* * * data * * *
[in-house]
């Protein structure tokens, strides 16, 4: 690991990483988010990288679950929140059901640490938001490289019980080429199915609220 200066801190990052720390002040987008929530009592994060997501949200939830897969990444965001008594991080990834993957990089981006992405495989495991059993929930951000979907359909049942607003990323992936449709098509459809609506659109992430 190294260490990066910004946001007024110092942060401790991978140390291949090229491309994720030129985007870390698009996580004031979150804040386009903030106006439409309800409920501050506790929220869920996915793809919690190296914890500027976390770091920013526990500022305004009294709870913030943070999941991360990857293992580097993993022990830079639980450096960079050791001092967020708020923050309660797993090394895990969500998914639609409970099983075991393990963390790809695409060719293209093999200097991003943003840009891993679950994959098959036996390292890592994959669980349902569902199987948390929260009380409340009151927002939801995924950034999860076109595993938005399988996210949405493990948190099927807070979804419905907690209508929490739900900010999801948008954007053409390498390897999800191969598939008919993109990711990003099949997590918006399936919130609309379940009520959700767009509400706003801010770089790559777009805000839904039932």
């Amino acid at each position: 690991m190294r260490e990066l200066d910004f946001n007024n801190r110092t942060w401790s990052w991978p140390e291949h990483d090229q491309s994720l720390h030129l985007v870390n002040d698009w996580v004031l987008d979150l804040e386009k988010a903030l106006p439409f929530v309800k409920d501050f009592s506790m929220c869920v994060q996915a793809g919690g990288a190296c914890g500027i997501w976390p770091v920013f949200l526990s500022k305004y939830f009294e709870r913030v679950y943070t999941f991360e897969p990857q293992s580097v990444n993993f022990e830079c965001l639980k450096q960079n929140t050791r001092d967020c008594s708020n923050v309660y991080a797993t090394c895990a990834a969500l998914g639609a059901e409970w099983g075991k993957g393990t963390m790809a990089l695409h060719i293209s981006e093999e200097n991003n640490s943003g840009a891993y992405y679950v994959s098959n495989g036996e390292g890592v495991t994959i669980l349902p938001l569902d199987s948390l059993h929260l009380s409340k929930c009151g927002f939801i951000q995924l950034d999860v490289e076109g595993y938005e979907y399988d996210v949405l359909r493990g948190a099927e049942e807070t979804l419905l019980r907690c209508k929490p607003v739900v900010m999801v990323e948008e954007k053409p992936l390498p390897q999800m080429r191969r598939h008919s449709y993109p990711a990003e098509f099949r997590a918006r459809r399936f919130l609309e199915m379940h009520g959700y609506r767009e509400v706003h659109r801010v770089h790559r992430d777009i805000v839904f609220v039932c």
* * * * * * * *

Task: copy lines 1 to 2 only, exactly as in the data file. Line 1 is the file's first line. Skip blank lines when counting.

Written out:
[in-house]
């Protein structure tokens, strides 16, 4: 690991990483988010990288679950929140059901640490938001490289019980080429199915609220 200066801190990052720390002040987008929530009592994060997501949200939830897969990444965001008594991080990834993957990089981006992405495989495991059993929930951000979907359909049942607003990323992936449709098509459809609506659109992430 190294260490990066910004946001007024110092942060401790991978140390291949090229491309994720030129985007870390698009996580004031979150804040386009903030106006439409309800409920501050506790929220869920996915793809919690190296914890500027976390770091920013526990500022305004009294709870913030943070999941991360990857293992580097993993022990830079639980450096960079050791001092967020708020923050309660797993090394895990969500998914639609409970099983075991393990963390790809695409060719293209093999200097991003943003840009891993679950994959098959036996390292890592994959669980349902569902199987948390929260009380409340009151927002939801995924950034999860076109595993938005399988996210949405493990948190099927807070979804419905907690209508929490739900900010999801948008954007053409390498390897999800191969598939008919993109990711990003099949997590918006399936919130609309379940009520959700767009509400706003801010770089790559777009805000839904039932």